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January or February ISS Digital “Ham Video” Commissioning Possible


The digital Amateur Radio TV (DATV) “Ham Video” project delivered to the International Space Station last summer could be up and running in a month or two. Amateur Radio on the International Space Station-Europe (ARISS-Europe) Chairman Gaston Bertels, ON4WF, said in a late-December project update that the January-February 2014 time frame “seems a reasonable guess for the Ham Video commissioning.” Initial plans called for commissioning the 2.4 GHz Ham Video system last October, but Bertels said ISS flight rules regarding ARISS activities, which already cover VHF and UHF, needed to be updated for S band.

“Writing flight rules and having them verified, accepted and signed by all parties involved is a process that takes time,” he said. “ARISS matters have low priority among the countless activities [aboard] the International Space Station. Unforeseen events, such as the recent failing of a cooling system, evidently caused further delay.” US Astronaut Mike Hopkins, KF5LJG, is scheduled to handle the tasks involved with getting the S Band Ham Video DATV setup on the air from the Columbus Laboratory, where it has been in storage.

Last September, the European Space Agency (ESA) and ARISS conducted experimental testing and simulations. Bertels says commissioning the Ham Video transmitter involves configurations using two antennas, four frequencies, and two symbol rates.

Signals transmitted during commissioning will be received by the Matera ground station in southern Italy. During the commissioning period, the Ham Video transmitter will transmit continuously for several days or even weeks, Bertels said.

“This will allow ground stations to test their equipment and to provide useful information concerning the efficiency of the transmitter.” The commissioning transmissions will be carried out with the Ham TV camera turned off, but Bertels said the “blank” transmissions will provide the necessary digital video broadcasting — satellite (DVB-S) protocol signal.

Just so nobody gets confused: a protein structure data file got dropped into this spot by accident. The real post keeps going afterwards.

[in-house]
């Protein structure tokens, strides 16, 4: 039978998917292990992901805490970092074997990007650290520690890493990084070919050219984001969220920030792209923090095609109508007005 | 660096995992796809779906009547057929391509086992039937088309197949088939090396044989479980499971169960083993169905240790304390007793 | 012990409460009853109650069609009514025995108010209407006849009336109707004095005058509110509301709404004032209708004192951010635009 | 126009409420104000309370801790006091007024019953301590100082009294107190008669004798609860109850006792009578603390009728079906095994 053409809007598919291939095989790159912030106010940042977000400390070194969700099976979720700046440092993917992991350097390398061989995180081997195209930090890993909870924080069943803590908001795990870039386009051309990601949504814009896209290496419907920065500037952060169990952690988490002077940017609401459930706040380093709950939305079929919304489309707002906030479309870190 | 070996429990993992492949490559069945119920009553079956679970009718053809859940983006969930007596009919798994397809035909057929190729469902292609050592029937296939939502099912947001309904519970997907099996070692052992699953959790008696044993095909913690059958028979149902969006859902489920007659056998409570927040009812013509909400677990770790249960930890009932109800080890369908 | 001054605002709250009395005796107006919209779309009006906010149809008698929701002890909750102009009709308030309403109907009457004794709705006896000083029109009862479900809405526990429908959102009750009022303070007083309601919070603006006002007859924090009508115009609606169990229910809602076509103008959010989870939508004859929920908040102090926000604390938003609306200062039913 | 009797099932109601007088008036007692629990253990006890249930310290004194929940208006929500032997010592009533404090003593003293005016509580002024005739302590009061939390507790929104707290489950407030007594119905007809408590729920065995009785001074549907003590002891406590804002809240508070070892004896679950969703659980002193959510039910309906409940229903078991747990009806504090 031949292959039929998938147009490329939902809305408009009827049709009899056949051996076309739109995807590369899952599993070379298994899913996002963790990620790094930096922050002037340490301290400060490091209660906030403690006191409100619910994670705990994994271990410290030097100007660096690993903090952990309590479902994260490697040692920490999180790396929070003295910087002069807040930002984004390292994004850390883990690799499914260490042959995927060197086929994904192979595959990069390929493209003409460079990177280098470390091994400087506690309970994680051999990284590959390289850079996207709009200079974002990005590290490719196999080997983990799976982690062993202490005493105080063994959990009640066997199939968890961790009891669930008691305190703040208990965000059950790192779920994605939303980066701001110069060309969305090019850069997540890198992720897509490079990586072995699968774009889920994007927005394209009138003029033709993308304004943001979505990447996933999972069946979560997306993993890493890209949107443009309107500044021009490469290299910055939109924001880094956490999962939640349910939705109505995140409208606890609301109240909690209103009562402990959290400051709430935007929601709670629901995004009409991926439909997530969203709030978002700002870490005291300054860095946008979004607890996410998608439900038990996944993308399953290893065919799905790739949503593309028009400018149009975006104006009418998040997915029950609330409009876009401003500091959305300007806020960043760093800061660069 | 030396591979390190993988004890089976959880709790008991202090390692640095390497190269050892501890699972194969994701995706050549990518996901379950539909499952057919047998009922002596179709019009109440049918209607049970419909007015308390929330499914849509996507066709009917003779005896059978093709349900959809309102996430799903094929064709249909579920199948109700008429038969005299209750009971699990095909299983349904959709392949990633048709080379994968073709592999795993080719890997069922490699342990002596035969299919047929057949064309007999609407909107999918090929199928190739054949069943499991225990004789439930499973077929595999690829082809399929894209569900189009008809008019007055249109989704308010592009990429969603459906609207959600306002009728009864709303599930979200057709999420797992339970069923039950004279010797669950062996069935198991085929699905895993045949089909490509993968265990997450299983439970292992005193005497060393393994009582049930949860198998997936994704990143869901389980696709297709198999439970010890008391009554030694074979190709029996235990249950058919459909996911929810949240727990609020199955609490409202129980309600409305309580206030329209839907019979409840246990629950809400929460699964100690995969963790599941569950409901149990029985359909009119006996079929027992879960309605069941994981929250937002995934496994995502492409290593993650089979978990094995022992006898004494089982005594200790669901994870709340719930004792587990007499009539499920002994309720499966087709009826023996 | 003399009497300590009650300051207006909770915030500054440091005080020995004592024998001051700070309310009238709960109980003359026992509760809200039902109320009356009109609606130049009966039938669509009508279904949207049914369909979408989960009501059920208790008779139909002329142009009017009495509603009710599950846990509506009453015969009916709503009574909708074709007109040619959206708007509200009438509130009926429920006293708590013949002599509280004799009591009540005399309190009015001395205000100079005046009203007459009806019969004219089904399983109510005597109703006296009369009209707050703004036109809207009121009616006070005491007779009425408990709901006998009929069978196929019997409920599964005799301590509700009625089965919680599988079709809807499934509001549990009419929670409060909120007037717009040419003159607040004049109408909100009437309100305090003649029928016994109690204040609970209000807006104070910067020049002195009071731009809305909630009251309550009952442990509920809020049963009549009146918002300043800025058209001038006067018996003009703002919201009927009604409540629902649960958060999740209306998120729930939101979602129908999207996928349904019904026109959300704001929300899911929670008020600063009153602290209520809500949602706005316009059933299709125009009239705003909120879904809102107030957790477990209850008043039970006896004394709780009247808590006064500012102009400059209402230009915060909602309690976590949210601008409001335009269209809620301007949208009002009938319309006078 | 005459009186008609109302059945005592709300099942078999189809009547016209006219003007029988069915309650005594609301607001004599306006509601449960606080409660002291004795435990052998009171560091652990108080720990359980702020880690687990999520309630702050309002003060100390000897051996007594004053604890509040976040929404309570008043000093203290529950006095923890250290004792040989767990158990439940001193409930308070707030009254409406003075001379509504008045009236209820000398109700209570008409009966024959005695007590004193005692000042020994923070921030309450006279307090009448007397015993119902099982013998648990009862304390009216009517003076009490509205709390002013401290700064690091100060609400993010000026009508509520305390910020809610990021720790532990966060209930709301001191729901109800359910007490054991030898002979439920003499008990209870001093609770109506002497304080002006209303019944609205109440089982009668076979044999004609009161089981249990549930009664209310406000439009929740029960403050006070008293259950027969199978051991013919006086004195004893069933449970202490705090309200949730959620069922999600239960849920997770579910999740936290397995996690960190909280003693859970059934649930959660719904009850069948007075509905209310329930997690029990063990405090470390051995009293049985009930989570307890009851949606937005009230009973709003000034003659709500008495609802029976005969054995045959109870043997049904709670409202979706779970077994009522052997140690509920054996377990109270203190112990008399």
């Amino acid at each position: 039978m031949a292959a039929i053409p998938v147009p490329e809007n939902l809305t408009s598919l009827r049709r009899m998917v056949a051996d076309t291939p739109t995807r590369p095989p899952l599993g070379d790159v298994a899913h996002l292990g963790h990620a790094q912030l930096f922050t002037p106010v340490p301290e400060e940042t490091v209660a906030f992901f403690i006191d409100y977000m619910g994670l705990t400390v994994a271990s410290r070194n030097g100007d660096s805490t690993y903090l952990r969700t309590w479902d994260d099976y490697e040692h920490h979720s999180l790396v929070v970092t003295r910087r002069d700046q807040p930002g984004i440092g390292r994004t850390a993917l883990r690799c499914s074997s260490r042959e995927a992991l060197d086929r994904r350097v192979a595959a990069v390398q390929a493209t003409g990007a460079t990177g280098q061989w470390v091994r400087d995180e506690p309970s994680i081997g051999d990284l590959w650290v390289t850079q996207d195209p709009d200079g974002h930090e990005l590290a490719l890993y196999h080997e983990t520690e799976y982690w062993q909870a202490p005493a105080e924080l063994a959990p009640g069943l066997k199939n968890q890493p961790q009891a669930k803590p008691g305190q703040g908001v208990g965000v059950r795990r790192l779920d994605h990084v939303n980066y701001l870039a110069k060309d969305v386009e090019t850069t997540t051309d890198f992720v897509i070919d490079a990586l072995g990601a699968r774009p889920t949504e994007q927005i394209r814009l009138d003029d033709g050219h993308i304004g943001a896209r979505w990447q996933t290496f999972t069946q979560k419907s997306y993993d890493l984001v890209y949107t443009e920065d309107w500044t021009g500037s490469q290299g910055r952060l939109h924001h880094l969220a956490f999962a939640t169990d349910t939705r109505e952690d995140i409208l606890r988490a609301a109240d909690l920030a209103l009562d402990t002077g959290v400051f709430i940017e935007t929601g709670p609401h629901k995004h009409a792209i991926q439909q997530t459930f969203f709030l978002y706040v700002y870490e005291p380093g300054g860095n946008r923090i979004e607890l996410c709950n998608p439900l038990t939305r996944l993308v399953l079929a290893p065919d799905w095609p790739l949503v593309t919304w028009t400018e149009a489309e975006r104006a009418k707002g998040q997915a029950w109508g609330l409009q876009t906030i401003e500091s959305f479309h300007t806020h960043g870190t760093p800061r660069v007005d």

Receiving the DATV signal will be a greater challenge, Bertels has said, adding that DATV decoding should be possible for a ground station equipped with a 1.2 meter dish, when the ISS is within a range of about 800 to 1000 kilometers.” This would limit the DATV reception window to about 3 or 4 minutes during a favorable pass. Once operational, the Ham Video transmitter will be used for ARISS educational contacts with schools in Europe. There are no immediate plans to deploy downlink video for ARISS contacts with US schools, in part because no North American ground stations have been planned.

ARISS-EU says a “simple station” might consist of a helix-fed parabola dish, a low-noise downconverter (such as a High Sierra Microwave Model 2400 or Kuhne Electronic KU LNC 23 TM, or AliExpress HD LNBF), a DVB-S receiver on a computer card (such as the Techno Trend S2-1600), and the free Tutioune software developed by Jean Pierre Courjaud, F6DZP.

With this setup, Ham Video from the ISS can be received, decoded and viewed on a computer display. The Tutioune software graphically displays received signal characteristics and can save data to a file for forwarding to ARISS for analysis. ARISS-Europe Chair Gaston Bertels, ON4WF





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